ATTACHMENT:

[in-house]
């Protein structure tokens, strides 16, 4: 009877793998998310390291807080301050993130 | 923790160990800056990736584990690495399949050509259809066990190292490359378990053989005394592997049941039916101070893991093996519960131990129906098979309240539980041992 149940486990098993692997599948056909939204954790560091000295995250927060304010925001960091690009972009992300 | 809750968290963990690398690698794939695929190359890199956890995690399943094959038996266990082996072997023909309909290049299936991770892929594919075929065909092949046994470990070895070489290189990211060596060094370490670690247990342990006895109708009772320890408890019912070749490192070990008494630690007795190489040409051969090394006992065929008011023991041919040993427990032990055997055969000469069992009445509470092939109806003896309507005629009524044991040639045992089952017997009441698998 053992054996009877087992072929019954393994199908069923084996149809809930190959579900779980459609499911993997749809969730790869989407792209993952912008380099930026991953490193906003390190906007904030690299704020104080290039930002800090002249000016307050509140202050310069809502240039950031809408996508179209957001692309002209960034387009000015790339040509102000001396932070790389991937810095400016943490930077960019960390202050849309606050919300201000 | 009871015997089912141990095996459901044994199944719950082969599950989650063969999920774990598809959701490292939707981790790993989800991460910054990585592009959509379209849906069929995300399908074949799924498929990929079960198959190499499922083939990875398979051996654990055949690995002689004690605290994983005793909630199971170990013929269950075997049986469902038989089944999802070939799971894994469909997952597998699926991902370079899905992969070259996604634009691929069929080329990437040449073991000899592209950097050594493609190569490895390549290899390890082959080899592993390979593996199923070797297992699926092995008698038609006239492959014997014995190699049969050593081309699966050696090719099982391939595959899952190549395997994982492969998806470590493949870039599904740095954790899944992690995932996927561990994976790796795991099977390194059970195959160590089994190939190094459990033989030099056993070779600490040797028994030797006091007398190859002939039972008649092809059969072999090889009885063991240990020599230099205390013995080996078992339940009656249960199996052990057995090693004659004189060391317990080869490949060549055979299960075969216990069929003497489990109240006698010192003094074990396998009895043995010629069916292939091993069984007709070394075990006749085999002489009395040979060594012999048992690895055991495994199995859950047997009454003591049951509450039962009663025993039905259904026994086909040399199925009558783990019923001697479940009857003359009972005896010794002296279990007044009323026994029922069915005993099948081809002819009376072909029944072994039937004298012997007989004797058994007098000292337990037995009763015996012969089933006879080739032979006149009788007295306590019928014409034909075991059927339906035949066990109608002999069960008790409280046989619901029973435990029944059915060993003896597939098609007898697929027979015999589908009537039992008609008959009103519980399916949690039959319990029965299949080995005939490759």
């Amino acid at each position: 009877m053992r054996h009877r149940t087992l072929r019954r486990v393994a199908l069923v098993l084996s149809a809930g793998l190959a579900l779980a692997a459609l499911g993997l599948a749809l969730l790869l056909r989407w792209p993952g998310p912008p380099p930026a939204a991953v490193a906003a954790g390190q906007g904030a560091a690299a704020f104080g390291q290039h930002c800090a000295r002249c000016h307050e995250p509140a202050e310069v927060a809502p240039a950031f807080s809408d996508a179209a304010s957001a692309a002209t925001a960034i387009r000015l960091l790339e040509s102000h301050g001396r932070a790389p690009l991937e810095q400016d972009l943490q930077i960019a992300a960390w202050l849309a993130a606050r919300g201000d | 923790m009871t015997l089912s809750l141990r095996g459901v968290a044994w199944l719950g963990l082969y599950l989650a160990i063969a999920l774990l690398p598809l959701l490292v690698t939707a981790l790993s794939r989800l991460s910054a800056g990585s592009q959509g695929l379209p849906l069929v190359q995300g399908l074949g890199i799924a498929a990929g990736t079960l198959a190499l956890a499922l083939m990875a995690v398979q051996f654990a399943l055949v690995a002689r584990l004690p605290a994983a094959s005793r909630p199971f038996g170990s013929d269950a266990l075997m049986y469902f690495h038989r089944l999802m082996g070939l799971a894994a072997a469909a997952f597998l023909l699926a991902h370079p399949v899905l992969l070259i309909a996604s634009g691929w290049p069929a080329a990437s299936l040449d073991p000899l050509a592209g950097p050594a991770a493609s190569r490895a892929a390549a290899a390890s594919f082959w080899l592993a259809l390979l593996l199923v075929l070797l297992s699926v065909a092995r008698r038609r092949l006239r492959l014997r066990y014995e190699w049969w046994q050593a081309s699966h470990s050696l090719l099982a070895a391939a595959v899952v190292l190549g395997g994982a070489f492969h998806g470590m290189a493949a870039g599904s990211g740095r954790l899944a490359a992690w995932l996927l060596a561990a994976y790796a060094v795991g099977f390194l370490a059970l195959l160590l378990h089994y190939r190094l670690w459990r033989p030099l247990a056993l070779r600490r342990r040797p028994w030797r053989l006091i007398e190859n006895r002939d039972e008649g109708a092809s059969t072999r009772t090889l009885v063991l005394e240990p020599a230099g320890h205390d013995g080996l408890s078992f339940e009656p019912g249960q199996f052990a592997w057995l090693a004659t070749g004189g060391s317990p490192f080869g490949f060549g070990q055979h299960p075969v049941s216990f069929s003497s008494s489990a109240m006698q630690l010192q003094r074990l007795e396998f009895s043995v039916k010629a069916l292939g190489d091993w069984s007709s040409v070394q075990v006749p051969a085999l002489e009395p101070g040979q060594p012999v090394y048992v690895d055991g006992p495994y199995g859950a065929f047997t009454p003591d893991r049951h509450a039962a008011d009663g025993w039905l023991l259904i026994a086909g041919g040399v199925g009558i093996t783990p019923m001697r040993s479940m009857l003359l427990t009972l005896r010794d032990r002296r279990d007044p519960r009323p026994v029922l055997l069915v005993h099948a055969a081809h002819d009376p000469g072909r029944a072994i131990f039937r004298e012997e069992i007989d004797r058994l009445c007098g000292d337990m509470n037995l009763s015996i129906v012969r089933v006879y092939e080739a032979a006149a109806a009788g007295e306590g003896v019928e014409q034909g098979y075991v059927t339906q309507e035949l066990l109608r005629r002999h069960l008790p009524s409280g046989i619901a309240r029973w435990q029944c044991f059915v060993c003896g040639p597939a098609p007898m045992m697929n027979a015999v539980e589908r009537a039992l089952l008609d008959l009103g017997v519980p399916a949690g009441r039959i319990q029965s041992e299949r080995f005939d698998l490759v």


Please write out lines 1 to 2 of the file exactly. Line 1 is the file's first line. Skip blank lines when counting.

[in-house]
């Protein structure tokens, strides 16, 4: 009877793998998310390291807080301050993130 | 923790160990800056990736584990690495399949050509259809066990190292490359378990053989005394592997049941039916101070893991093996519960131990129906098979309240539980041992 149940486990098993692997599948056909939204954790560091000295995250927060304010925001960091690009972009992300 | 809750968290963990690398690698794939695929190359890199956890995690399943094959038996266990082996072997023909309909290049299936991770892929594919075929065909092949046994470990070895070489290189990211060596060094370490670690247990342990006895109708009772320890408890019912070749490192070990008494630690007795190489040409051969090394006992065929008011023991041919040993427990032990055997055969000469069992009445509470092939109806003896309507005629009524044991040639045992089952017997009441698998 053992054996009877087992072929019954393994199908069923084996149809809930190959579900779980459609499911993997749809969730790869989407792209993952912008380099930026991953490193906003390190906007904030690299704020104080290039930002800090002249000016307050509140202050310069809502240039950031809408996508179209957001692309002209960034387009000015790339040509102000001396932070790389991937810095400016943490930077960019960390202050849309606050919300201000 | 009871015997089912141990095996459901044994199944719950082969599950989650063969999920774990598809959701490292939707981790790993989800991460910054990585592009959509379209849906069929995300399908074949799924498929990929079960198959190499499922083939990875398979051996654990055949690995002689004690605290994983005793909630199971170990013929269950075997049986469902038989089944999802070939799971894994469909997952597998699926991902370079899905992969070259996604634009691929069929080329990437040449073991000899592209950097050594493609190569490895390549290899390890082959080899592993390979593996199923070797297992699926092995008698038609006239492959014997014995190699049969050593081309699966050696090719099982391939595959899952190549395997994982492969998806470590493949870039599904740095954790899944992690995932996927561990994976790796795991099977390194059970195959160590089994190939190094459990033989030099056993070779600490040797028994030797006091007398190859002939039972008649092809059969072999090889009885063991240990020599230099205390013995080996078992339940009656249960199996052990057995090693004659004189060391317990080869490949060549055979299960075969216990069929003497489990109240006698010192003094074990396998009895043995010629069916292939091993069984007709070394075990006749085999002489009395040979060594012999048992690895055991495994199995859950047997009454003591049951509450039962009663025993039905259904026994086909040399199925009558783990019923001697479940009857003359009972005896010794002296279990007044009323026994029922069915005993099948081809002819009376072909029944072994039937004298012997007989004797058994007098000292337990037995009763015996012969089933006879080739032979006149009788007295306590019928014409034909075991059927339906035949066990109608002999069960008790409280046989619901029973435990029944059915060993003896597939098609007898697929027979015999589908009537039992008609008959009103519980399916949690039959319990029965299949080995005939490759």